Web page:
NORML Executive Director Erik Altieri is hailing the policy change. “We applaud Canada for showing legislators in the United States what can be accomplished with true leadership and dedication to sound public policy,” he said. “America’s leaders would be wise to learn from our neighbors, and similarly replace our archaic and failed marijuana prohibition laws with a regulatory scheme that is largely evidence-based and that reflects cannabis rapidly changing cultural status.”

    Canada is only the second country in the world to explicitly legalize cannabis production and sales nationwide.

    The Act, Bill C-45, permits those age 18 and older to legally possess (up to 30 grams) and grow cannabis (up to four plants of any size per household). Individual provinces possess the authority to enact additional regulations with respect to distribution, such as raising the legal age limit to purchase cannabis or by restricting home grow operations.

    The Act also federally licenses commercial producers of cannabis and certain cannabis-infused products, while permitting provinces to regulate retail sales in public (government operated) and private stores, subject to local rules. Online cannabis sales will also be permitted in certain provinces.

    While fewer than 200 total retailers are anticipated to be operational on day one of the new law, additional facilities are anticipated to be operational in the near future. Cannabis-infused edible products are anticipated to be regulated and available at retail stores early next summer. The new social use regulations do not amend Canada’s existing medical marijuana access laws, which have been in place since 2001.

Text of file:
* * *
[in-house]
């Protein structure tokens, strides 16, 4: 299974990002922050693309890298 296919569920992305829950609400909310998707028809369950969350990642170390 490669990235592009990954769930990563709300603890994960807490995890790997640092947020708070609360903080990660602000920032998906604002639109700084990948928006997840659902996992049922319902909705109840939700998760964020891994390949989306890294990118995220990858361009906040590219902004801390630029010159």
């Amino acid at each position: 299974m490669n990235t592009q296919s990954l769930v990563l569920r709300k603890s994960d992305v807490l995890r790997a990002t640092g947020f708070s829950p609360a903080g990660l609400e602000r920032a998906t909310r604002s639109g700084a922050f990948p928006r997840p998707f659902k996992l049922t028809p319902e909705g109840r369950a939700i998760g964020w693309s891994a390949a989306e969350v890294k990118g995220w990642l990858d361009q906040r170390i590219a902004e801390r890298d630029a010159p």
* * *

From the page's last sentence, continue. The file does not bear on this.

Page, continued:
The enactment of the new law fulfills a campaign pledge by Prime Minister Justin Trudeau, who promised shortly after taking office to legalize and regulate the marijuana market. Prime Minister Trudeau, who formerly opposed legalization, cites a 2012 meeting with NORML members as the impetus for changing his position on the issue.

    In anticipation of the law change, the US Department of Homeland Security, US Customs and Border Protection Agency published a memorandum in September affirming that those Canadians either involved or invested in the legal cannabis industry may be barred admission into the United States. The agency later updated their policy directive on October 9, 2018, acknowledging: “A Canadian citizen working in … the legal marijuana industry in Canada, coming to the US for reasons unrelated to the marijuana industry will generally be admissible to the United States. However, if a traveler is found to be coming to the US for reason related to the marijuana industry, they may be deemed inadmissible.”

    NORML criticized the agency for its stance. NORML Deputy Director Paul Armentano said, “Those thousands of Canadians participating in the legal cannabis industry pose no threat to the US and should not face discrimination or additional scrutiny,” he said. “At a time when public opinion and the culture surrounding marijuana is rapidly shifting, not just in the United States but around the world, it is inane for US border officials to maintain such a backward-looking policy.”

  • by Paul Armentano, NORML Deputy Director October 12, 2018

    This Wednesday, Canada will become the second nation to explicitly legalize the social use, possession, cultivation, and retail production and sale of cannabis. The new law marks the culmination of an effort led by Prime Minister Justin Trudeau, who promised in 2015, shortly after taking office, to legalize and regulate the marijuana market.